Equinor Reports Fire at Hammerfest LNG Terminal

equinor hammerfest lng
Image courtesy Equinor

Published Sep 28, 2020 1:33 PM by The Maritime Executive

On Monday, Equinor's Hammerfest LNG plant sustained a fire, resulting in an emergency shutdown. 

In a statement, Equinor said that it was notified about a fire in a turbine at the Hammerfest LNG at Melkøya, Norway at about 1530 hours. No personnel have been reported injured or missing, and all employees who are not participating in the emergency response have been evacuated. 

Equinor's response team is now working together with Norwegian emergency services to determine the circumstances of the fire. “The situation is unclear, but there are reports of open flames in the production facility,” said Finnmark police district official Leo Johansen, speaking to iFinnmark.

Hammerfest LNG was shut down in accordance with its emergency protocols, and Equinor’s emergency response organization mustered to provide support in handling the situation. The firm said that the appropriate government agencies have been informed of the situation. 

According to Hammerfest Mayor Marianne Sivertsen Naess, the town briefly lost power at about the same time that the fire began. “The whole [of] Hammerfest went dark, but I do not know if or how that was related to the fire," she told NTB.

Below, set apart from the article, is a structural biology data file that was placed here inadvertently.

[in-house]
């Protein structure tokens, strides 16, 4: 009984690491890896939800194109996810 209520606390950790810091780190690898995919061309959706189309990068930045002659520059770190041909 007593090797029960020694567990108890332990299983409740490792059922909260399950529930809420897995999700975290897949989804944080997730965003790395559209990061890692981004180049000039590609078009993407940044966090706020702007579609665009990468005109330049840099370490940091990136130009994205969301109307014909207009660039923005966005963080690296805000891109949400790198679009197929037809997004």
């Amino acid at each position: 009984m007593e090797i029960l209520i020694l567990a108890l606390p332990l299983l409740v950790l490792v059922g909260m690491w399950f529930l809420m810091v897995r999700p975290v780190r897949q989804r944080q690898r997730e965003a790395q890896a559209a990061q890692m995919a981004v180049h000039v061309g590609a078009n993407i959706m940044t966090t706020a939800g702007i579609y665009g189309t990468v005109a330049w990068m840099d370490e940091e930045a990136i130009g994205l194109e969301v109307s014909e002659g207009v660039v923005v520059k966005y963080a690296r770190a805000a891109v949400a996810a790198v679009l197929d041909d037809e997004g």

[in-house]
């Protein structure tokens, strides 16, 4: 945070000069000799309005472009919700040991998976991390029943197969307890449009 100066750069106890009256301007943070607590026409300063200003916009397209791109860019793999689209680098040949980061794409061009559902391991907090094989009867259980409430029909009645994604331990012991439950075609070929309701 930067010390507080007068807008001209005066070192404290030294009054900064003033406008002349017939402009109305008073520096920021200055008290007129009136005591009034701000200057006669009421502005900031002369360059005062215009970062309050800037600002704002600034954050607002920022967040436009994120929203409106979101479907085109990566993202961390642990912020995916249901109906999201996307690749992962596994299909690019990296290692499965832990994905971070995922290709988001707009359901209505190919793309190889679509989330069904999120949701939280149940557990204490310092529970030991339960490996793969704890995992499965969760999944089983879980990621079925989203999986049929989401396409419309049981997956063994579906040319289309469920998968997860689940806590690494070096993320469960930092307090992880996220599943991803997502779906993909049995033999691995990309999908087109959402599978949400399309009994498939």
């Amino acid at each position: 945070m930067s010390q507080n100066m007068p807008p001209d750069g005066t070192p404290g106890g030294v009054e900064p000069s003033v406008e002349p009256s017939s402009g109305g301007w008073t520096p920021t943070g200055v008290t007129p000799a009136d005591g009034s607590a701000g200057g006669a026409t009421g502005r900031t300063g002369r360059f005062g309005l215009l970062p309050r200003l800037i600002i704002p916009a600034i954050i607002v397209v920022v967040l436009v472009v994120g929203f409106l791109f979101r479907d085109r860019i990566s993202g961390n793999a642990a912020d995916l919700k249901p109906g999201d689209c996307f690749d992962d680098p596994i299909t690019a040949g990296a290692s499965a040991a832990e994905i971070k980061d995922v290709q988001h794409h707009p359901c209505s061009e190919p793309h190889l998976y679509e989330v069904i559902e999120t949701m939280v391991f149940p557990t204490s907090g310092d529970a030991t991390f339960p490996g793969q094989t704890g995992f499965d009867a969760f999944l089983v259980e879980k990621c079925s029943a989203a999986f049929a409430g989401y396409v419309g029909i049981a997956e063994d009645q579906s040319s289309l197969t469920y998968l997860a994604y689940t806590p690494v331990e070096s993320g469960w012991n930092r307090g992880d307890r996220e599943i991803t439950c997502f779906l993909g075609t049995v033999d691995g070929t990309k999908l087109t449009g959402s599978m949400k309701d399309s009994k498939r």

Reuters reports that the Melkøya plant had just restarted production today after a 17-day hiatus. An earlier attempt to resume operation on September 13 was halted due to a gas leak. 

Hammerfest LNG began operation in 2007, and it experienced technical challenges in its early years. In 2012, it had to shut down due to a ruptured fire water line. Service interruptions in 2011 drove down production volumes from Equinor's Snohvit gas field, which exports to the Hammerfest LNG plant. 

In a safety audit in 2012, Norway's Petroleum Safety Authority (PSA) found "several discoveries of violations of the rules that involve critical safety equipment," according to PSA official Inger Anda. The PSA ordered improvements, which were implemented. 

For the future, Equinor has plans to connect the plant to Norway's hydropower-fed electrical grid, allowing it to cease consuming natural gas as a fuel source. The firm has also awarded a bid for a new compression station to boost the falling pressure from the Snohvit field as it declines with age.